On the same day that the Caribbean Society of Hotel Association Executives says that the LIAT/Caribbean Star merger will result in fewer seats and higher airfares, our industrious friend Adrian Loveridge does some research at the LIAT website and discovers that the only reasonably low air fare is on the Barbados/St.Lucia route where American Eagle will shortly be operating.
Interesting how people have to keep pointing out what everybody knows: monopolies in anything result in price gouging.
From The Nation News…
Airlines merger will ‘destroy tourism industry’
OCCUPANCY IS ON THE decline in regional hotels, an independent survey has revealed
A decrease in the first two months of this year, in comparison to the same period last year, was among findings by the Smith Travel survey at the annual Caribbean Society of Hotel Association Executives leadership conference, held at the Hilton Barbados yesterday.
During the conference, some of the factors singled out as being responsible for the general downward trend were the impending LIAT/Caribbean Star merger, the CARICOM special visa, and the high cost of travel to the region.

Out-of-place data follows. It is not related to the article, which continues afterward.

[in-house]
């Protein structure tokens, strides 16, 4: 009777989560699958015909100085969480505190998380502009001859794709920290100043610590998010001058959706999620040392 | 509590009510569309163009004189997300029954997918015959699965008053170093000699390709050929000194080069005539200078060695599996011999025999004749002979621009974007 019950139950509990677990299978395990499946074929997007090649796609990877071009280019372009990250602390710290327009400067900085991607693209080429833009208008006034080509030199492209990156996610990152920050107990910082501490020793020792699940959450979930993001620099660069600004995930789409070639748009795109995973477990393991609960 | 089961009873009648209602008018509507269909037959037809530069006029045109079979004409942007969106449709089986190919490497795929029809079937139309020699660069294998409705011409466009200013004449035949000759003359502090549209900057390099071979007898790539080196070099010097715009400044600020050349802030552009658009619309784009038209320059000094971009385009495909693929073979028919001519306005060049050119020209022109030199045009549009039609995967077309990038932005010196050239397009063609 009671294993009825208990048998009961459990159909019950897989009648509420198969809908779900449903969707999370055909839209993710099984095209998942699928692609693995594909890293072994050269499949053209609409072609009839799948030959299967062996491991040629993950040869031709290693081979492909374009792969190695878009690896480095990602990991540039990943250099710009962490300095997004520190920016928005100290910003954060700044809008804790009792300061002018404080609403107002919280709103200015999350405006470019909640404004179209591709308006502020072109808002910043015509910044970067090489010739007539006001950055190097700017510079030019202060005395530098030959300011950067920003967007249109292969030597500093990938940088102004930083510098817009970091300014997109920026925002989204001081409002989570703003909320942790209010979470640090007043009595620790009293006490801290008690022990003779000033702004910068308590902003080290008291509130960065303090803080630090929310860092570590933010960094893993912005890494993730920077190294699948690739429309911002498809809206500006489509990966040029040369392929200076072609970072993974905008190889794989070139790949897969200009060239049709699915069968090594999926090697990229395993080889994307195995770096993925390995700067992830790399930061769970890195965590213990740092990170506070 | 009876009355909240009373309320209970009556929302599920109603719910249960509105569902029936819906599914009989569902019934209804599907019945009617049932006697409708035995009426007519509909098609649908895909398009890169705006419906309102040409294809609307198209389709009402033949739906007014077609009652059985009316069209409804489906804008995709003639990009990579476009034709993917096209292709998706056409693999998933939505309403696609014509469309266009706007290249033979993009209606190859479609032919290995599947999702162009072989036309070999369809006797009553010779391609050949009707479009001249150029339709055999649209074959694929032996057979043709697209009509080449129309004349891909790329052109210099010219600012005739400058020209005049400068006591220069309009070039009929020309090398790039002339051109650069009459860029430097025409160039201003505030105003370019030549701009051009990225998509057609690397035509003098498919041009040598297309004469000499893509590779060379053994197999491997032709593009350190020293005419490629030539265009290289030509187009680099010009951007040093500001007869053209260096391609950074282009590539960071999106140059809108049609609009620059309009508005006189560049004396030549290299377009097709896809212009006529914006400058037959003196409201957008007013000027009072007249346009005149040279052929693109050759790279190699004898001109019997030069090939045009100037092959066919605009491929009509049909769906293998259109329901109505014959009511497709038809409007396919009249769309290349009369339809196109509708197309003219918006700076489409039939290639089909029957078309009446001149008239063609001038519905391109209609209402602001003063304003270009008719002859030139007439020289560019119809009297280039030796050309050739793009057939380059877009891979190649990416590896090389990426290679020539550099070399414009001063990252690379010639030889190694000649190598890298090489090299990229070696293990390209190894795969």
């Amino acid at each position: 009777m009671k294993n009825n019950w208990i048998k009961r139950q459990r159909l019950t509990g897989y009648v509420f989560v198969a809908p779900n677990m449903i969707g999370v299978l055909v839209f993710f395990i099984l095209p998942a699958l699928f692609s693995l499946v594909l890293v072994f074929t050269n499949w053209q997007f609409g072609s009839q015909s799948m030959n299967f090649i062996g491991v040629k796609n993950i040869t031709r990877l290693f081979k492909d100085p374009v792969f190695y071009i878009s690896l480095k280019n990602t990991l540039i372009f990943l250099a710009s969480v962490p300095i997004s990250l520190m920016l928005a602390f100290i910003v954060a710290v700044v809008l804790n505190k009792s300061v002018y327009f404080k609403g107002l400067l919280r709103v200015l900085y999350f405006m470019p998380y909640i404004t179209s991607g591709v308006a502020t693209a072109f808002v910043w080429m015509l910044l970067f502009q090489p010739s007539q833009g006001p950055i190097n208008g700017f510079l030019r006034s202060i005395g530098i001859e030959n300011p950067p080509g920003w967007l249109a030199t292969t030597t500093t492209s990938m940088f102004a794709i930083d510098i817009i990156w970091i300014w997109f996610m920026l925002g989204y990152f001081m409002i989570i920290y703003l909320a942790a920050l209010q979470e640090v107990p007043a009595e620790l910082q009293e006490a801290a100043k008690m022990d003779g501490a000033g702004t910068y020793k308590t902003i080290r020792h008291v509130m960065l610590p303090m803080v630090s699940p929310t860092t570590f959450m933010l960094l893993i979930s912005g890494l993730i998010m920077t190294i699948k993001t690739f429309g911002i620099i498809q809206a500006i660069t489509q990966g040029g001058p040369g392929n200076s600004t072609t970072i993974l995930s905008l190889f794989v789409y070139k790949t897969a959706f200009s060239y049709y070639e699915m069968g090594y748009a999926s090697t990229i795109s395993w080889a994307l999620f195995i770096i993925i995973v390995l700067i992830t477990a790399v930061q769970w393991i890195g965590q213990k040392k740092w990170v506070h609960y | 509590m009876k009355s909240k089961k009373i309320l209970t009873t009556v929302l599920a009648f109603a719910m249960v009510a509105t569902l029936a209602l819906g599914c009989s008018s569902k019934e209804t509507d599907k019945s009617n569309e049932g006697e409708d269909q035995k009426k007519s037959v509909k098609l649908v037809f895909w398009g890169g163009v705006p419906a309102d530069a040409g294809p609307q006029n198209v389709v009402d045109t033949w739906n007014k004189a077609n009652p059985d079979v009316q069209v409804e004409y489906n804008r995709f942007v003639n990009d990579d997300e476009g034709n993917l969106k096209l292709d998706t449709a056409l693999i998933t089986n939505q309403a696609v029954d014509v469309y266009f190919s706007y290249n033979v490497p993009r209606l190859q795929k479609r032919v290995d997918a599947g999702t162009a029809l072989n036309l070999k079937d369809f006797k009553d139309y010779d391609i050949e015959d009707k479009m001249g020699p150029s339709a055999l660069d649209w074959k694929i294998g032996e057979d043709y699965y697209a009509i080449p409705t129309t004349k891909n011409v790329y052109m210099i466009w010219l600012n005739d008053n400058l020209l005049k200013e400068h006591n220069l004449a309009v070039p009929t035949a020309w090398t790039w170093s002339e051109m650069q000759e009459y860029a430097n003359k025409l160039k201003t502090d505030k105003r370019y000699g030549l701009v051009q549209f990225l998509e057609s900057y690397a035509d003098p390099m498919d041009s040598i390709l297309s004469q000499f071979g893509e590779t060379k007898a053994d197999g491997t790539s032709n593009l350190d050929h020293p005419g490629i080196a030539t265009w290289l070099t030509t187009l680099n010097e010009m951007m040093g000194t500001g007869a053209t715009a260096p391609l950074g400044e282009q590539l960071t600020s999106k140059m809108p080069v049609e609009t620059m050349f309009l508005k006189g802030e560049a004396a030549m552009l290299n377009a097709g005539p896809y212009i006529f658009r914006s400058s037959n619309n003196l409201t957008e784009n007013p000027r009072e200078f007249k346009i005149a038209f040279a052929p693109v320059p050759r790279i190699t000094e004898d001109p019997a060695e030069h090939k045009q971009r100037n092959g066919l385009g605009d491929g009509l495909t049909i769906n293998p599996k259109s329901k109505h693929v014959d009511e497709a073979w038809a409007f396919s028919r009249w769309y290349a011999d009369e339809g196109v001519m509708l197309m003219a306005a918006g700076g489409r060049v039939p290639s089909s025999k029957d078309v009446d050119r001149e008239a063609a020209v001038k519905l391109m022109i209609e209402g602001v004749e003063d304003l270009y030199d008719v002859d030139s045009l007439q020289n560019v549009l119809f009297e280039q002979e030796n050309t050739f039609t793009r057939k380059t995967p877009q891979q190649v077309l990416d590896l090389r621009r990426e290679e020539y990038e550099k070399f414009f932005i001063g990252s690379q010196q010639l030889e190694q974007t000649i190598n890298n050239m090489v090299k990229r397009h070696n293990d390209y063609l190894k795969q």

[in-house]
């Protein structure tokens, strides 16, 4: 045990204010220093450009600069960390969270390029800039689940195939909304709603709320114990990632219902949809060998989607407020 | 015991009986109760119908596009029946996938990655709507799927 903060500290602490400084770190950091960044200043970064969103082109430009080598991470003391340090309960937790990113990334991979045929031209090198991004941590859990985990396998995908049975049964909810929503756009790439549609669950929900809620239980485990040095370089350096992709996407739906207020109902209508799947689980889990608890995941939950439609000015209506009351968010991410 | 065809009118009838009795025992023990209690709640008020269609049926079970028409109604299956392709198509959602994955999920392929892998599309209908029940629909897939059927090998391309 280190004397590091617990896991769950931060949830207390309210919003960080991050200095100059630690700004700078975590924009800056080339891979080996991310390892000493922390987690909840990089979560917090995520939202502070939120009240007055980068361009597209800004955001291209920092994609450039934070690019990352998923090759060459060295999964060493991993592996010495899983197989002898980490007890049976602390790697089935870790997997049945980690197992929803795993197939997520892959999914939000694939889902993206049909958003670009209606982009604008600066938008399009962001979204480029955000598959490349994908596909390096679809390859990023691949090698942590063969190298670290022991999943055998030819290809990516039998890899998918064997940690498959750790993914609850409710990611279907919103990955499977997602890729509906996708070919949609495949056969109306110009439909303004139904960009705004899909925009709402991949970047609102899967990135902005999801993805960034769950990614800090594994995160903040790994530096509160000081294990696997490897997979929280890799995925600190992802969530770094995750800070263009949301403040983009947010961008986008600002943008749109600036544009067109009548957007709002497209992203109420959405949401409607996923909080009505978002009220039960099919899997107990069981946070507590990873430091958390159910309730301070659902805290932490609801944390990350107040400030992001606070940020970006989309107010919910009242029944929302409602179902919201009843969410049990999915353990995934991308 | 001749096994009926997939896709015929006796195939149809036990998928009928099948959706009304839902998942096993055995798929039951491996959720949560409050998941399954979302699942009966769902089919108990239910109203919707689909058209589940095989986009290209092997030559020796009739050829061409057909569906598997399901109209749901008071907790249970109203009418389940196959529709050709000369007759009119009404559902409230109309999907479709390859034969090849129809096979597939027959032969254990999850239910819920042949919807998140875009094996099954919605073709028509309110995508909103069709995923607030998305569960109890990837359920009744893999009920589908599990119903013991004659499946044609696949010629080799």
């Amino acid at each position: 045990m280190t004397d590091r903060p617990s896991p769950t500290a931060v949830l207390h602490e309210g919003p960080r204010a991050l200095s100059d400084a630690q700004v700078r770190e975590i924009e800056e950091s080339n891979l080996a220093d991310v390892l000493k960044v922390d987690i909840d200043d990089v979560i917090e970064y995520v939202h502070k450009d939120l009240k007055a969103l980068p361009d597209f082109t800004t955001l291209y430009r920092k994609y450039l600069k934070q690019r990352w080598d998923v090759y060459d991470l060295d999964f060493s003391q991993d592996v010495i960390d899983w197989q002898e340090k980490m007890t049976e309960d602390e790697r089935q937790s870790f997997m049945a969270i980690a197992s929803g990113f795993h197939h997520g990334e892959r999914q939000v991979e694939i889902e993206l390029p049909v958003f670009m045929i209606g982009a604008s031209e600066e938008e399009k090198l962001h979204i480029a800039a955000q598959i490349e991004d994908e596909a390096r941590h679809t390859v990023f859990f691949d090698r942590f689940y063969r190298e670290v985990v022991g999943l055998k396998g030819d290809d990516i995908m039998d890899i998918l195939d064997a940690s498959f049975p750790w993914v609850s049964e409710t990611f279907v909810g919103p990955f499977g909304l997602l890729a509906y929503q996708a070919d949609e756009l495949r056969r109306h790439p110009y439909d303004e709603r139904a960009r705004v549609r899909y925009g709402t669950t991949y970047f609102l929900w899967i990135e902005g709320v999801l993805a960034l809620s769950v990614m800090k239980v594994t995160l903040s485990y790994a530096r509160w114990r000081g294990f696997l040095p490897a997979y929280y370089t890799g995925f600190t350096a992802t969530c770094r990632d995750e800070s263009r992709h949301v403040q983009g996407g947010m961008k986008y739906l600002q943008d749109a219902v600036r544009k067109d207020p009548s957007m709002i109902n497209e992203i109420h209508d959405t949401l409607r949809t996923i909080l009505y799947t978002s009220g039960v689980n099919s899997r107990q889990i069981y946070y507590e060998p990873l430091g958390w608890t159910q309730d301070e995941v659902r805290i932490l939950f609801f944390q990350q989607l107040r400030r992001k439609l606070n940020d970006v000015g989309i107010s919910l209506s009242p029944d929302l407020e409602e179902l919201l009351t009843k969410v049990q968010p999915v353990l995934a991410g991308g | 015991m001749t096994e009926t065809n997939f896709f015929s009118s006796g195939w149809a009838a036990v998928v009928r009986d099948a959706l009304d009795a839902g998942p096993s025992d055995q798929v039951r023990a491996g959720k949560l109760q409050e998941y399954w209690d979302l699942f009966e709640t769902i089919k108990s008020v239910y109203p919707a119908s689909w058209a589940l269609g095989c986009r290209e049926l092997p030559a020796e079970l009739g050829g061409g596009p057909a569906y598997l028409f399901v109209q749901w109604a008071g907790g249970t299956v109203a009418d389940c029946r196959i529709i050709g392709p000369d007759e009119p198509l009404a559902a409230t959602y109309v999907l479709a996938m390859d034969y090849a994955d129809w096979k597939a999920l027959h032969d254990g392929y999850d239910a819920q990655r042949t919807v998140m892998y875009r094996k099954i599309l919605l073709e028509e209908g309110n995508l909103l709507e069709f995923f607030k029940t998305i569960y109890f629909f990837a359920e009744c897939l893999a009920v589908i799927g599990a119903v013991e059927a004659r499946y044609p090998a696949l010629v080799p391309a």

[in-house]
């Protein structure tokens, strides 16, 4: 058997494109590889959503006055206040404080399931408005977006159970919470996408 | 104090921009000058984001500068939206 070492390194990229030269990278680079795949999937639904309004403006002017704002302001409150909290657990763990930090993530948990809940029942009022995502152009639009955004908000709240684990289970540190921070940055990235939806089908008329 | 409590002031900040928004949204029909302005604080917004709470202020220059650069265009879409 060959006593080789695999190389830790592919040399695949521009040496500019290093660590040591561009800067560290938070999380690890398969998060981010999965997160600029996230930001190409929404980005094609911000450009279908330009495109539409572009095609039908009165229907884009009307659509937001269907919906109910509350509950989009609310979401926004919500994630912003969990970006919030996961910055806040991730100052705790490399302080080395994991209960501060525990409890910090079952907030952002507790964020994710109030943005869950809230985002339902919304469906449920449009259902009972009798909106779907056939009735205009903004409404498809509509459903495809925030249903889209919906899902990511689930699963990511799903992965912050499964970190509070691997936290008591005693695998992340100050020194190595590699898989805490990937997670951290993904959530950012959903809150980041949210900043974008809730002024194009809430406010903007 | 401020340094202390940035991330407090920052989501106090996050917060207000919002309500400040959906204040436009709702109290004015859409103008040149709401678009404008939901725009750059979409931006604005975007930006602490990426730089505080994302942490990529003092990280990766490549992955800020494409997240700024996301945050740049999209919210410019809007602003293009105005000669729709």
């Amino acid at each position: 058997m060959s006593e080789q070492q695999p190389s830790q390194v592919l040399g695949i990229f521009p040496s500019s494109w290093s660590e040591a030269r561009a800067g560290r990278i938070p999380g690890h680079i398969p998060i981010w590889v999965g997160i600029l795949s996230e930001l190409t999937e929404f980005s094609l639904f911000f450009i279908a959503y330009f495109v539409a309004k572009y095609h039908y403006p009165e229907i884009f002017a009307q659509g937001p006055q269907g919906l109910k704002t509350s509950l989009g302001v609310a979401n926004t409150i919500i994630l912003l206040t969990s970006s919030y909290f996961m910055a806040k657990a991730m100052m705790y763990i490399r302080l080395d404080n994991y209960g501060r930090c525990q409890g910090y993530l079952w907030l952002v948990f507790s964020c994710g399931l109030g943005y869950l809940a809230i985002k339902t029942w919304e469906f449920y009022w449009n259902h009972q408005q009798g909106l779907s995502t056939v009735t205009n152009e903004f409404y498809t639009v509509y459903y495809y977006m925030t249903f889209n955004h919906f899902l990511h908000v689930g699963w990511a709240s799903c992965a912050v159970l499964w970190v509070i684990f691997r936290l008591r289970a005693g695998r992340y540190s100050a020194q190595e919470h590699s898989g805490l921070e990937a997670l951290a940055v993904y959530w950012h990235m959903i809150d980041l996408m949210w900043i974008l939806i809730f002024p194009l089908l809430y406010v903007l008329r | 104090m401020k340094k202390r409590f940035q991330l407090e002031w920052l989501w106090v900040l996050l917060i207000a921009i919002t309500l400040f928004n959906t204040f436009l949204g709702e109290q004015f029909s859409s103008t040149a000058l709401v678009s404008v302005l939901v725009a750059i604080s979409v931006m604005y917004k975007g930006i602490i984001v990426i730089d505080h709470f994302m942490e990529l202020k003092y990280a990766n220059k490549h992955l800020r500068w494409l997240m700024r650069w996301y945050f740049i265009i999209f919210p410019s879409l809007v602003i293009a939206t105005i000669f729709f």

Director-general and chief executive officer of the Caribbean Hotel Association, Alec Sanguinetti, said the merger would be the “worst thing” for the industry and would “destroy” tourism.
… continue reading this article at The Nation News (link here)
LIAT Airfares Lower On Route With American Eagle Competition
Having just paid an incredible US$459 for return air travel between Barbados and St. Maarten, a total of 840 miles with Caribbean Airlines, I was attracted by the colourful LIAT ‘ads’ appearing in the local press headlined ‘get a hair raising deal. 40% off all (h) air fares’.
Conditions clearly state that the last booking day was yesterday (18th May) and travel must take place between May 30 and 7 June, 2007.
So I then tried to book ONE seat through their website on any of their destinations.
Below is a list of the lowest available airfare on any flights operating on those particular days.
Airfares are from Barbados, return, shown in US$ and include all applicable taxes.
St. Kitts $285
St. Vincent $111
St. Juan $394
Santo Domingo $539
St. Maarten $310
St. Croix $395
St. Lucia $100
St. Thomas $395
Please note: The ‘ads’ clearly state ‘40% off all (h)air fares’.
The only real ‘bargain’ appears to be travelling to St. Lucia where ironically enough their Minister of Tourism, Allen Chastanet, has just announced that American Eagle will shortly be operating a Barbados/St. Lucia/Barbados service.
So is it mere co-incidence that airfares have been pitched lower on this route, and if more competition was introduced on other routes then lower airfares would become the norm?
19 May 2007